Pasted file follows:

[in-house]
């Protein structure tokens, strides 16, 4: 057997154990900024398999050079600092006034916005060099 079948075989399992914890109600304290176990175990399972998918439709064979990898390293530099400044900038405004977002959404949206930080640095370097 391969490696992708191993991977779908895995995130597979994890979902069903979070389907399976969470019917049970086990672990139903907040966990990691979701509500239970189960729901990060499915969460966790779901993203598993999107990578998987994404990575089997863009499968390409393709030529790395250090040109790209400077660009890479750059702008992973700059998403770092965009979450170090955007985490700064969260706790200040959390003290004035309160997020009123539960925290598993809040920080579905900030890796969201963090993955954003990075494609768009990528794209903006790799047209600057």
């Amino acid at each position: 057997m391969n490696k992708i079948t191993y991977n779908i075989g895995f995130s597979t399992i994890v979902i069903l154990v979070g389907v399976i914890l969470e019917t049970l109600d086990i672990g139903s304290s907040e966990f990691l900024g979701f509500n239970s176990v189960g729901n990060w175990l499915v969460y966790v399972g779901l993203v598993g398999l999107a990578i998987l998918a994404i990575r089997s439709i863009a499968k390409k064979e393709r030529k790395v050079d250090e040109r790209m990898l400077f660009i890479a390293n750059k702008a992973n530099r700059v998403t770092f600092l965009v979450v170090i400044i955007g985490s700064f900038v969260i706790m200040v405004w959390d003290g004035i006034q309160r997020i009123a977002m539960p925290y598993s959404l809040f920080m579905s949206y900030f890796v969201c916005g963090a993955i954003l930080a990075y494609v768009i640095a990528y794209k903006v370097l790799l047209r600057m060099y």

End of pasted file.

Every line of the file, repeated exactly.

[in-house]
């Protein structure tokens, strides 16, 4: 057997154990900024398999050079600092006034916005060099 079948075989399992914890109600304290176990175990399972998918439709064979990898390293530099400044900038405004977002959404949206930080640095370097 391969490696992708191993991977779908895995995130597979994890979902069903979070389907399976969470019917049970086990672990139903907040966990990691979701509500239970189960729901990060499915969460966790779901993203598993999107990578998987994404990575089997863009499968390409393709030529790395250090040109790209400077660009890479750059702008992973700059998403770092965009979450170090955007985490700064969260706790200040959390003290004035309160997020009123539960925290598993809040920080579905900030890796969201963090993955954003990075494609768009990528794209903006790799047209600057």
């Amino acid at each position: 057997m391969n490696k992708i079948t191993y991977n779908i075989g895995f995130s597979t399992i994890v979902i069903l154990v979070g389907v399976i914890l969470e019917t049970l109600d086990i672990g139903s304290s907040e966990f990691l900024g979701f509500n239970s176990v189960g729901n990060w175990l499915v969460y966790v399972g779901l993203v598993g398999l999107a990578i998987l998918a994404i990575r089997s439709i863009a499968k390409k064979e393709r030529k790395v050079d250090e040109r790209m990898l400077f660009i890479a390293n750059k702008a992973n530099r700059v998403t770092f600092l965009v979450v170090i400044i955007g985490s700064f900038v969260i706790m200040v405004w959390d003290g004035i006034q309160r997020i009123a977002m539960p925290y598993s959404l809040f920080m579905s949206y900030f890796v969201c916005g963090a993955i954003l930080a990075y494609v768009i640095a990528y794209k903006v370097l790799l047209r600057m060099y």